The cover photo really captures Rand, although it makes her a bit grumpy.Neil Parille
The photo -- one I'd never seen before -- indeed does, for me, "really [capture] Rand."I'm not, however, keen on the the "New York snide" tone of the linked piece by Anne Heller. I'm hoping and expecting that her researches since that piece was written will produce straight talk -- i.e.,, neither hagiographic (which I'm sure Anne won't produce) nor slanted toward denigrative (which I hope she won't produce).Ellen
Heller's lecture at the 50th anniversary of Atlas Shrugged was quite favorable.
I haven't seen any mention of the book on any of the several ARI-oriented blogs I check. It will be interesting to see what the reaction of ARIans will be.
Well, I find the style of the article a breath of fresh air, compared to the fawning adoration you usually find in Objectivist articles, where Rand invariably is described as a "genius" and a "hero".Now I understand from a discussion on Solo that this is an older article, with the vague suggestion that her attitude would be more adulatory today. Let's hope that this isn't true.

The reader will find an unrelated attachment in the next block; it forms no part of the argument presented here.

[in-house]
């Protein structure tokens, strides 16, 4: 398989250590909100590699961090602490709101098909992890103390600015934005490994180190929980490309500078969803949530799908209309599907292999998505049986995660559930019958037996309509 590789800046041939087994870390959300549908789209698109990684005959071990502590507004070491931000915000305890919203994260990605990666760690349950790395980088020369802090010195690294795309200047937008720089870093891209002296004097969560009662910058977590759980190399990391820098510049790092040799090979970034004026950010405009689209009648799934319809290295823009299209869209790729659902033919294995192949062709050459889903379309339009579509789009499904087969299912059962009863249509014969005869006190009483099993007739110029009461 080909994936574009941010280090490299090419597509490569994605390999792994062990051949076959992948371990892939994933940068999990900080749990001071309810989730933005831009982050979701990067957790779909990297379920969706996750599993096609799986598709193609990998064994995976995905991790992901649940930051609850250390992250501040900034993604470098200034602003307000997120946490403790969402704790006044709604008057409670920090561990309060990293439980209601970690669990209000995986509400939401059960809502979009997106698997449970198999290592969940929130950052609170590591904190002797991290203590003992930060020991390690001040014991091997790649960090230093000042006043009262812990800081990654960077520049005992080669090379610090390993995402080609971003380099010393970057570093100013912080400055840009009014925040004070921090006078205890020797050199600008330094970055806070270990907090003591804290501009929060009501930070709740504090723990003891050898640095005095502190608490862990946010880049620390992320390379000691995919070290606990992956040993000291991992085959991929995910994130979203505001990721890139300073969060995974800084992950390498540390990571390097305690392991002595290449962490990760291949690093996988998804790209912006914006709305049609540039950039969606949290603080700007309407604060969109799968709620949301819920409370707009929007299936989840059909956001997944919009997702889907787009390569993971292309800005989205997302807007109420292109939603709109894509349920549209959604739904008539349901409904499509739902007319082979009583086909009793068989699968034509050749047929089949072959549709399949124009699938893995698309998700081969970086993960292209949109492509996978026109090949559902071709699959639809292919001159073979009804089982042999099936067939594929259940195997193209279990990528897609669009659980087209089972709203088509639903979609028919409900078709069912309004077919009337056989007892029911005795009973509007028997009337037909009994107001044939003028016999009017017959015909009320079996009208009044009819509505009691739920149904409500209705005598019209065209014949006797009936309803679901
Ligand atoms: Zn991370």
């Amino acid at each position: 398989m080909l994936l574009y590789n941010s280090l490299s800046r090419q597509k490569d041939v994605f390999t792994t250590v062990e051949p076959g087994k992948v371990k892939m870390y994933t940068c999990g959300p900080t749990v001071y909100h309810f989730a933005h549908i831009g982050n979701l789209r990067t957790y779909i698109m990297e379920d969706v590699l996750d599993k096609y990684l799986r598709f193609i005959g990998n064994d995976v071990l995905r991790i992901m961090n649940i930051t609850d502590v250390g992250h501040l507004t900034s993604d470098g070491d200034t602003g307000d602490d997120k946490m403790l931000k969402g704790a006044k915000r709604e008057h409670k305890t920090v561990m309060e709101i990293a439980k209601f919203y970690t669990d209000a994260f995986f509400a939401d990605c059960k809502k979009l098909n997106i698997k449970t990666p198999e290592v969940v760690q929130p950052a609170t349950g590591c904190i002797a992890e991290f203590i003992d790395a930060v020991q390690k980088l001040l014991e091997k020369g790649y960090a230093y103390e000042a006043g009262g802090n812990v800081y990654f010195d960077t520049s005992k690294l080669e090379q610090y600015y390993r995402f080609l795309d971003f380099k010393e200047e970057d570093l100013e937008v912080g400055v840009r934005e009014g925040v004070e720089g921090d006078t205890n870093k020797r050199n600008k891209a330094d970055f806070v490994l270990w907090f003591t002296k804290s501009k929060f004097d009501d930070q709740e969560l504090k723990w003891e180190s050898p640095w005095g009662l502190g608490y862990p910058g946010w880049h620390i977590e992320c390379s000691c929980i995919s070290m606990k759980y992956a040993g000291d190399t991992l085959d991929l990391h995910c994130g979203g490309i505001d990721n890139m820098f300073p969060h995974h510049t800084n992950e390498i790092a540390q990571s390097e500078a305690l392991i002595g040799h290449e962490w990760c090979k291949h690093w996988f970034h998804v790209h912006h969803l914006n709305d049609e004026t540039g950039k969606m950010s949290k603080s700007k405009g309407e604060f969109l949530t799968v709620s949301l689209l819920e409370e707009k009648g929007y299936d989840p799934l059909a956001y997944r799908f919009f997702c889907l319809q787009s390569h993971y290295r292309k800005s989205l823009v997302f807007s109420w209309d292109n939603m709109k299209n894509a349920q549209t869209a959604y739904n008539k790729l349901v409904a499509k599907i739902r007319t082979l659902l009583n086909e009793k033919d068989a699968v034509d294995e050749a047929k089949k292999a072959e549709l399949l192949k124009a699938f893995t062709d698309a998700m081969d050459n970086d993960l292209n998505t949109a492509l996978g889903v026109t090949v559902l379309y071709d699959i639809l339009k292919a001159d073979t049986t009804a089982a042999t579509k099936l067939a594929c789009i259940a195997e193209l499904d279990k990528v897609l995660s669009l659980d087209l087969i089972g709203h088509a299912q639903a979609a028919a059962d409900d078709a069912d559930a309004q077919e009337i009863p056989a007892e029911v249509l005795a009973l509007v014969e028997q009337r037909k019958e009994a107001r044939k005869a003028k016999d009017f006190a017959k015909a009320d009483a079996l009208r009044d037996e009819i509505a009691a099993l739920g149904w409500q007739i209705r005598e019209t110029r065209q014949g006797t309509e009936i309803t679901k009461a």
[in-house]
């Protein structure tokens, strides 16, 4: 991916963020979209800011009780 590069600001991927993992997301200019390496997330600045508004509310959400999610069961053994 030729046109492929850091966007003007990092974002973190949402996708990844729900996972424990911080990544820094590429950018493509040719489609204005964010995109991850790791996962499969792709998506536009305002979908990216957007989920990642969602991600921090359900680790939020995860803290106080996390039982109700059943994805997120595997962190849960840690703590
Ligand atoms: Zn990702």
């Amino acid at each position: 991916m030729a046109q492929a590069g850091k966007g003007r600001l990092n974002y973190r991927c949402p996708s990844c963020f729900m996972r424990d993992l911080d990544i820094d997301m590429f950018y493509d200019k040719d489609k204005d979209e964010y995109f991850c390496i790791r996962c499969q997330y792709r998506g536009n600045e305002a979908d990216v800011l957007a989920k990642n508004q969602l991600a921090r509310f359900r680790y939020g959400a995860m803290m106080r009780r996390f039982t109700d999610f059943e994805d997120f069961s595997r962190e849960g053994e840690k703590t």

[Sigh; can't type right this morning. Third try at correct spelling.][Reposting to correct a typo.]The issue isn't one of "more adulatory" -- as if the only choices were between adulation and snide denigration -- but one of fair.Anne Heller isn't adulatory. I know that from exchanges I've had with her. The article, though -- apparently written before she got the idea of doing a biography -- is pretty typical of the tone adopted about Ayn Rand in New York (City) publications: obligatory snide. Not so heavily ladled snide as in many such articles, but present.Ellen
Well, whether it's snide or not, I like that tone very much.
Rand is an unusually polarizing figure. I hope that future biographers have some sympathy for her ideas and try to be fair.
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